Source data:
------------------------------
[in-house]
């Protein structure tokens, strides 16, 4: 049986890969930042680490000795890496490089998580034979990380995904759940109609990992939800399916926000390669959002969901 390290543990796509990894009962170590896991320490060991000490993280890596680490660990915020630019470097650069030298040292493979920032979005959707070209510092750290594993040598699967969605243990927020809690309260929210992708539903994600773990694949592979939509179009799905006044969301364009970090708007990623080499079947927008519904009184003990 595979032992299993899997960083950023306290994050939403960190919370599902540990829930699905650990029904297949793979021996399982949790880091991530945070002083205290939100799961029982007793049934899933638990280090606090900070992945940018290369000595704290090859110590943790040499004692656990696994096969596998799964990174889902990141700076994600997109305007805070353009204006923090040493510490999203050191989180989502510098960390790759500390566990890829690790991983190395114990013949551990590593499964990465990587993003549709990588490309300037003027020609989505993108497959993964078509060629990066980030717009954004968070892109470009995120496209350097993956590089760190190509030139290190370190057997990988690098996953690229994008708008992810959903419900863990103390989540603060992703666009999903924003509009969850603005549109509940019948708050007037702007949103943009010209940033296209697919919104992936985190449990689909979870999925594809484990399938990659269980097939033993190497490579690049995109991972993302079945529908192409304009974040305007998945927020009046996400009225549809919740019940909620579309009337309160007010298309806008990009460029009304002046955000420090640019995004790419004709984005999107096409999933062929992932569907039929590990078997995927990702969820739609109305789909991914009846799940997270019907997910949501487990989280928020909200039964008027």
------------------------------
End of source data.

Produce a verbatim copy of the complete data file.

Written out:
[in-house]
């Protein structure tokens, strides 16, 4: 049986890969930042680490000795890496490089998580034979990380995904759940109609990992939800399916926000390669959002969901 390290543990796509990894009962170590896991320490060991000490993280890596680490660990915020630019470097650069030298040292493979920032979005959707070209510092750290594993040598699967969605243990927020809690309260929210992708539903994600773990694949592979939509179009799905006044969301364009970090708007990623080499079947927008519904009184003990 595979032992299993899997960083950023306290994050939403960190919370599902540990829930699905650990029904297949793979021996399982949790880091991530945070002083205290939100799961029982007793049934899933638990280090606090900070992945940018290369000595704290090859110590943790040499004692656990696994096969596998799964990174889902990141700076994600997109305007805070353009204006923090040493510490999203050191989180989502510098960390790759500390566990890829690790991983190395114990013949551990590593499964990465990587993003549709990588490309300037003027020609989505993108497959993964078509060629990066980030717009954004968070892109470009995120496209350097993956590089760190190509030139290190370190057997990988690098996953690229994008708008992810959903419900863990103390989540603060992703666009999903924003509009969850603005549109509940019948708050007037702007949103943009010209940033296209697919919104992936985190449990689909979870999925594809484990399938990659269980097939033993190497490579690049995109991972993302079945529908192409304009974040305007998945927020009046996400009225549809919740019940909620579309009337309160007010298309806008990009460029009304002046955000420090640019995004790419004709984005999107096409999933062929992932569907039929590990078997995927990702969820739609109305789909991914009846799940997270019907997910949501487990989280928020909200039964008027």